bisvarup mukherjee

HTTP 0.9 to HTTP 1.1

Table of Contents

HTTP/0.9

  1. Server response only in HTML
  2. One request per TCP connection
  3. No headers in the response document

The server serves the whole document then disconnects the client, aka end the TCP connection. Also, the server does not store any information about the request after disconnection.

HTTP/1.0

  1. The web browser evolved during this time
  2. Response object can be of any type, HTML, file, image or any other content type
  3. Allowed capabilities content-encoding, character set support, multi-part types, authorization, caching, proxy behaviors, date formats, and more

HTTP/1.1

  1. Added improvements keepalive connections, chunked encoding transfers, byte-range requests, additional caching mechanisms, transfer encodings, and request pipelining.
  2. Multiple requests per TCP connection
  3. Close the connection once closed
  4. Saved time from syn, syn-ack, ack cycle and TCP slow start

HTTP Connection

In the simplest form HTTP connections are established between a user agent and a server, but there can be more complicated situations also.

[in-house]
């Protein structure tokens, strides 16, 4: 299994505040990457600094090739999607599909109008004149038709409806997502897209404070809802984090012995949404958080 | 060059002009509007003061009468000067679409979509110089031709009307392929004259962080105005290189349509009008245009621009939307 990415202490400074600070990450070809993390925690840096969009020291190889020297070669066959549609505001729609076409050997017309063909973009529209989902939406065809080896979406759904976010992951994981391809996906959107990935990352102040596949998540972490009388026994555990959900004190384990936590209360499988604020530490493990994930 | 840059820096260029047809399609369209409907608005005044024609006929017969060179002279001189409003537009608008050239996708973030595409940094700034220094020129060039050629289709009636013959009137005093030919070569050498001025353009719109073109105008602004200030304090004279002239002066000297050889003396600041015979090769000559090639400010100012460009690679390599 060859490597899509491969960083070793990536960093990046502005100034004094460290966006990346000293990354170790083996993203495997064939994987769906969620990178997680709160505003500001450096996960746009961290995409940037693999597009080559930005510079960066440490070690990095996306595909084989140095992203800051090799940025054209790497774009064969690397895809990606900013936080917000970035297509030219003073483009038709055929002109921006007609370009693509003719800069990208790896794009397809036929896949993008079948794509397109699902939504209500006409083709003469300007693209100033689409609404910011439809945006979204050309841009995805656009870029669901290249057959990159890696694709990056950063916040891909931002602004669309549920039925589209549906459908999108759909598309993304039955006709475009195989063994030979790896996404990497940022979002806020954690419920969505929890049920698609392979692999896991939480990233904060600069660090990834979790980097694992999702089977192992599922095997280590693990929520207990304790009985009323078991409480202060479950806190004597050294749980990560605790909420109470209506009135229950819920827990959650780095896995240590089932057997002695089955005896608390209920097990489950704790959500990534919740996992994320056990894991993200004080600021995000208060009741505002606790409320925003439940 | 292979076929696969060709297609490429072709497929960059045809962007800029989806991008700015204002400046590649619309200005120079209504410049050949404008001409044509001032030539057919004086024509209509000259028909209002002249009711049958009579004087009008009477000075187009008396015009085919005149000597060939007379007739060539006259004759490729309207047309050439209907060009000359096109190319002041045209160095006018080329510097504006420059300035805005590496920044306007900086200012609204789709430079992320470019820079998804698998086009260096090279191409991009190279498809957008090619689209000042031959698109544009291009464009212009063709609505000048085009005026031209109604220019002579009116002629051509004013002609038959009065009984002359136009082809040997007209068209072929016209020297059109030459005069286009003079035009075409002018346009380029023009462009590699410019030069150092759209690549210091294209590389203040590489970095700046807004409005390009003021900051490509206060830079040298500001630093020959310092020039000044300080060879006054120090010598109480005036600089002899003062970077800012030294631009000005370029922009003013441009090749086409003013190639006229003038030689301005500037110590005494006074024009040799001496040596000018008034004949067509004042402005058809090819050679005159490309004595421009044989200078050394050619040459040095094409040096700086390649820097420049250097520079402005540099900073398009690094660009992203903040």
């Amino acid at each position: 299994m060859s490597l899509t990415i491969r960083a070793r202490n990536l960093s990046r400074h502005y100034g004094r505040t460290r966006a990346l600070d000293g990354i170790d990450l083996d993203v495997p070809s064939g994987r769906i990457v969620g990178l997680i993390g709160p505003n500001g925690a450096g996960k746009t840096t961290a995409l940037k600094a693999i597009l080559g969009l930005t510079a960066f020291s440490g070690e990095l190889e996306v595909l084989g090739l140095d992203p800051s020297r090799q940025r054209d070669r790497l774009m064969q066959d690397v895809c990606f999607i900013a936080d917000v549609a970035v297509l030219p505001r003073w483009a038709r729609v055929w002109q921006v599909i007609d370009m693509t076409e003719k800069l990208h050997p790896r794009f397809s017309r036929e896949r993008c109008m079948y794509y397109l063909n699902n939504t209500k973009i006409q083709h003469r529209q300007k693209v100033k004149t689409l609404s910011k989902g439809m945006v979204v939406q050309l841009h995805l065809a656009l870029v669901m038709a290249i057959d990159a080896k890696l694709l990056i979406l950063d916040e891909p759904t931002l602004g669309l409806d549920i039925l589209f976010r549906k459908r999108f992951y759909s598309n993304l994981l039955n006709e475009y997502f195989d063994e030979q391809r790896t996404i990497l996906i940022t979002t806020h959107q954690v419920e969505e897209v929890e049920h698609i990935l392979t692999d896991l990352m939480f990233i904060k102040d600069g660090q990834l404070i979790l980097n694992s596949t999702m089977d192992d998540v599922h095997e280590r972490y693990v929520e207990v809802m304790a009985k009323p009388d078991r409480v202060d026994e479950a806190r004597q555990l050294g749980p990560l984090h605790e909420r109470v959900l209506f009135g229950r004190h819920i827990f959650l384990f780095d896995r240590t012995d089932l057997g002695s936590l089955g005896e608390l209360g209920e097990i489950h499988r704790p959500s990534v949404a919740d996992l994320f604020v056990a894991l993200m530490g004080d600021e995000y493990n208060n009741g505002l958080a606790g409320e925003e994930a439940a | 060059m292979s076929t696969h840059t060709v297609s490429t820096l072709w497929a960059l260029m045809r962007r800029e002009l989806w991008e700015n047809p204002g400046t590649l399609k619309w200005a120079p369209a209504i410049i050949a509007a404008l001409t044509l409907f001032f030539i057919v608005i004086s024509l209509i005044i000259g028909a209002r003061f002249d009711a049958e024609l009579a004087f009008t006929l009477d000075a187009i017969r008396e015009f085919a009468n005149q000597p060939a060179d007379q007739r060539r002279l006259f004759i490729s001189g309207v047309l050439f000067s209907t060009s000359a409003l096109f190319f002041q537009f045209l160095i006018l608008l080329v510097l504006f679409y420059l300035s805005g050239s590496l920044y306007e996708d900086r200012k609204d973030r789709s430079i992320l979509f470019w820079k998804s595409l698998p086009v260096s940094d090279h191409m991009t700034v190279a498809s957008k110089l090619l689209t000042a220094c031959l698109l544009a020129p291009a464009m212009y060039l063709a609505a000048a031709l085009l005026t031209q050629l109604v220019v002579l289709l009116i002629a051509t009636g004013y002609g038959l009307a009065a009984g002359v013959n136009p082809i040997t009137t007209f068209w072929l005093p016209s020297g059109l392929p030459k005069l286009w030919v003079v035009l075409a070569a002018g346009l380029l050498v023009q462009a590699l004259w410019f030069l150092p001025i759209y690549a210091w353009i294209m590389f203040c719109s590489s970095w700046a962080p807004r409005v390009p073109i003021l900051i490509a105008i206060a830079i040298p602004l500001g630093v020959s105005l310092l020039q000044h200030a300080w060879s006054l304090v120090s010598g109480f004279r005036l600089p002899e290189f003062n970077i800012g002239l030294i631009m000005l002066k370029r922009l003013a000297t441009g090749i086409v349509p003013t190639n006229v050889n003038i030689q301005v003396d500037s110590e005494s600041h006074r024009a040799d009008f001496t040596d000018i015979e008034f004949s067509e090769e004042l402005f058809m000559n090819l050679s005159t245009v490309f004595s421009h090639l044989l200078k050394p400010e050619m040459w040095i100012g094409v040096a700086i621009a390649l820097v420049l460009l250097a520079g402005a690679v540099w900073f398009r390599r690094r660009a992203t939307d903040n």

For example

  1. Proxy
  2. Gateway
  3. Tunnel

Proxy

Some server sitting between client and server which can modify requests.

Gateway

It acts like a receiving agent that acts as a layer above servers, for example, AWS API gateway.

Tunnel

A tunnel acts as a relay point between two connections without changing the messages

Client ---> Tunnel A ---> Tunnel B ---> Tunnel C ---> Target server

Although HTTP uses TCP as the underlying protocol, it can use other protocols as well such as UDP.

References

  1. https://www.w3.org/Protocols/HTTP/AsImplemented.html
  2. https://www.w3.org/Protocols/HTTP/1.0/draft-ietf-http-spec.html#Operation
#tcp #http
Copyright © 2020 Bisvarup Mukherjee
counter freeViews